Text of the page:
Taxes as a percent of GDP will very likely increase which means that it is future generations who must pay back today’s borrowing. A recent article from the Wall Street Journal “Stanley Druckenmiller: How Washington Really Redistributes Income” expresses an insightful, very well articulated explanation of how federal entitlements like Medicare and Social Security are letting Mr. Druckenmiller’s generation (boomers) rip off [sic] Generation X, Y and Z. To sum up the article, today’s 65-year-olds will receive on average net lifetime benefits of $327,000 while children born today will suffer net lifetime losses of $420,000 as they struggle to pay the bills of aging Americans. His theme of “generational theft” may (or may not!) seem harsh, but it is probably true. Because the level and trajectory of our debt is so important, we will continue to have bruising battles in Washington, at least until both parties are able to negotiate honestly. We will revisit brinksmanship but are not fearful of an actual default.
While we don’t invest based on this type of macro analysis, we do believe that government’s policies and regulations are relevant factors to consider in our fundamental analysis of individual companies. For example, we have believed for some time that the fair value interest rate for the 10-year US Treasury Note is about 3.5%, a level that we were beginning to approach in early September when investors believed that the Fed’s bond buying program would be tapered. Portfolio holdings such as Schwab and State Street have already risen sharply on the expectation of higher rates and we expect that that their earnings will be able to expand materially from current levels as the economy grows and interest rates rise. Health Care is another area where macro factors are impacting company fundamentals. Our UnitedHealth Group holding is both a beneficiary and a potential victim of changes in our health care system necessitated by the Affordable Care Act (ACA). AbbVie and CR Bard should also benefit from higher demand for their products, but may fall under more regulatory control from the ACA. Balancing our fundamental company analysis against outside macro forces is what makes our life interesting.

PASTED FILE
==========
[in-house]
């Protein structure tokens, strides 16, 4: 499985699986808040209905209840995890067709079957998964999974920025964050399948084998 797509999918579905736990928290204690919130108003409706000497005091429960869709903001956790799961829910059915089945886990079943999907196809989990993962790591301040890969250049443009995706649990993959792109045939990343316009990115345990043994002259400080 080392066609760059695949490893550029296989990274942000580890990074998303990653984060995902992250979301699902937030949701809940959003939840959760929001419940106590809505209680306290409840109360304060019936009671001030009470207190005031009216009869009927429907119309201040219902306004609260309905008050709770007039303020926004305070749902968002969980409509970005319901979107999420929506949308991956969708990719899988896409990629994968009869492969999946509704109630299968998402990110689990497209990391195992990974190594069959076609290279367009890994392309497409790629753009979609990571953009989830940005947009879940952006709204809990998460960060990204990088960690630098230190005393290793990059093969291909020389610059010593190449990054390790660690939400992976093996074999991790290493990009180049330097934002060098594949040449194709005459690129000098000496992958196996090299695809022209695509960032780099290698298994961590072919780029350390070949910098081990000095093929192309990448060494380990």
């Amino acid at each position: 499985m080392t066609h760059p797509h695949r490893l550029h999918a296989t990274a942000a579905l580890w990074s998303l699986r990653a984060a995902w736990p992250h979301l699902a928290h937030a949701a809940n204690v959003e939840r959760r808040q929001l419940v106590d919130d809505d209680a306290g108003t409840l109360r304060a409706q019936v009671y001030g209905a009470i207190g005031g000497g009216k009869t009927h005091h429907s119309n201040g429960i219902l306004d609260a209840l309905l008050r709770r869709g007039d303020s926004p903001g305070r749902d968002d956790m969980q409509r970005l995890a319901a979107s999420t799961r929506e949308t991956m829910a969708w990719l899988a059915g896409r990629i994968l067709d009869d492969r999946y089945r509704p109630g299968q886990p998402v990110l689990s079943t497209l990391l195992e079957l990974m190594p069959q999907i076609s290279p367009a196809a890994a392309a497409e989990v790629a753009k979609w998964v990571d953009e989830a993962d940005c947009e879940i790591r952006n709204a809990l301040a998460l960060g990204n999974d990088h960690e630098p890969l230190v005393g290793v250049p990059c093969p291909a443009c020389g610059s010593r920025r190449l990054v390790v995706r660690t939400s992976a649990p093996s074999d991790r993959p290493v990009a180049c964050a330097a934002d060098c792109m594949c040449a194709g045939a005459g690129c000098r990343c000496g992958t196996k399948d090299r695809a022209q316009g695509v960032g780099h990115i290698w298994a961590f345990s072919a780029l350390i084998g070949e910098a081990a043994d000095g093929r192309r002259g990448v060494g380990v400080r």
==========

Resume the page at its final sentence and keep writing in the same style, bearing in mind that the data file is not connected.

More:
How did we get to “25,000 in 2020?” Earnings for the DJIA are estimated to be about $1,100 in 2014. Earnings for the market in general have grown at a 6.7% normalized rate for the last 85 years. If we extrapolate this growth rate, estimated earnings in 2021 would approximate $1,700. With the market’s P/E ratio remaining in the 14-15x range, the DJIA will reach 25,000, giving investors an annual return, including dividends, of at least 9%. While this is not an official prediction, we believe that it is certainly more than reasonable. The line from 15,000 to 25,000 will not be straight because earnings growth will ebb and flow and what investors are willing to pay for those earnings, the P/E ratio, will be even more volatile. Fear and greed affects P/E’s, not earnings. As we have discussed in past letters, ownership will be rewarded over the long term. For short term investors, John Maynard Keynes probably best summed up the challenge when he likened the investment process to predicting the outcome of a beauty contest. “The trick,” he said, “was not to pick the most attractive contestant. Rather, you have to assess which entrant the judges would find most comely.”
To us the backdrop of the equity market still appears very attractive especially relative to other asset classes. By nature, we are optimists, but our optimism is grounded in realism. We do not believe that trees grow to the sky, nor do we believe that temporary short term losses are avoidable. We do believe that our economy will grow, that Washington will eventually do what is necessary to keep the US strong, and that companies will be able to compete and grow in the world market. This backdrop is the foundation for our investment process which focuses on companies’ fundamental earning power, dividend paying ability, and our longer term sell targets.